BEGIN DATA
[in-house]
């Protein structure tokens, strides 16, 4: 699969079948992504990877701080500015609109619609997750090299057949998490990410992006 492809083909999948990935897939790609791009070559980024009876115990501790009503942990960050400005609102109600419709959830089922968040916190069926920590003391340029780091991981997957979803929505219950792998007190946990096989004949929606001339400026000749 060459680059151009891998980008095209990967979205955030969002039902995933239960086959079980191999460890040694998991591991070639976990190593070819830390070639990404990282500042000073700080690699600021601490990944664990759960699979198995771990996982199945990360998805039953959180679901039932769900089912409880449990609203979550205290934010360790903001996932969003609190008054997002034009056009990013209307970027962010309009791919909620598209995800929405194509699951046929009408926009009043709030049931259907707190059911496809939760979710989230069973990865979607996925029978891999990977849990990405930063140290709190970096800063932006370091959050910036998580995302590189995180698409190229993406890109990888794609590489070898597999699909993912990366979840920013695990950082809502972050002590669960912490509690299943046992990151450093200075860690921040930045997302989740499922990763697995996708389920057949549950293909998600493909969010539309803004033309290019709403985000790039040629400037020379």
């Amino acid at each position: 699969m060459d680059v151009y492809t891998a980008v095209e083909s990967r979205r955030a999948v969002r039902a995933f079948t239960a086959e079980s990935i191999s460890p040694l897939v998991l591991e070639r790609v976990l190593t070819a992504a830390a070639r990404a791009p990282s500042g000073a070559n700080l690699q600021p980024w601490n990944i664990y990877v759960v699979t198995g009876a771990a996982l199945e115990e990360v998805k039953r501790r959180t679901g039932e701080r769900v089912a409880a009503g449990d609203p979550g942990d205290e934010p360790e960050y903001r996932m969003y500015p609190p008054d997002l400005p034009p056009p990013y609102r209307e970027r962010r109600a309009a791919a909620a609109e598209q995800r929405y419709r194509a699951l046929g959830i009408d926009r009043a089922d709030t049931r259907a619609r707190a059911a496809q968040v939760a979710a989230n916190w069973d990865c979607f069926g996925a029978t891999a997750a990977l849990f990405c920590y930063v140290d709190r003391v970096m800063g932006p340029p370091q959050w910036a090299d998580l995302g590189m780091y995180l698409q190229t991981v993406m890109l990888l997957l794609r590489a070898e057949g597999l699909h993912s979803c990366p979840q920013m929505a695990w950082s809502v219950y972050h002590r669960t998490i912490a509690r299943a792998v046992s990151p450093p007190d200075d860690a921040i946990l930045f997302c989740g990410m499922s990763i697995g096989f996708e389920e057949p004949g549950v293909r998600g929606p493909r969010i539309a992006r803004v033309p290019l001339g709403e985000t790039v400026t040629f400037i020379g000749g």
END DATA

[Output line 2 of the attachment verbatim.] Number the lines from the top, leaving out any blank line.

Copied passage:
């Protein structure tokens, strides 16, 4: 699969079948992504990877701080500015609109619609997750090299057949998490990410992006 492809083909999948990935897939790609791009070559980024009876115990501790009503942990960050400005609102109600419709959830089922968040916190069926920590003391340029780091991981997957979803929505219950792998007190946990096989004949929606001339400026000749 060459680059151009891998980008095209990967979205955030969002039902995933239960086959079980191999460890040694998991591991070639976990190593070819830390070639990404990282500042000073700080690699600021601490990944664990759960699979198995771990996982199945990360998805039953959180679901039932769900089912409880449990609203979550205290934010360790903001996932969003609190008054997002034009056009990013209307970027962010309009791919909620598209995800929405194509699951046929009408926009009043709030049931259907707190059911496809939760979710989230069973990865979607996925029978891999990977849990990405930063140290709190970096800063932006370091959050910036998580995302590189995180698409190229993406890109990888794609590489070898597999699909993912990366979840920013695990950082809502972050002590669960912490509690299943046992990151450093200075860690921040930045997302989740499922990763697995996708389920057949549950293909998600493909969010539309803004033309290019709403985000790039040629400037020379």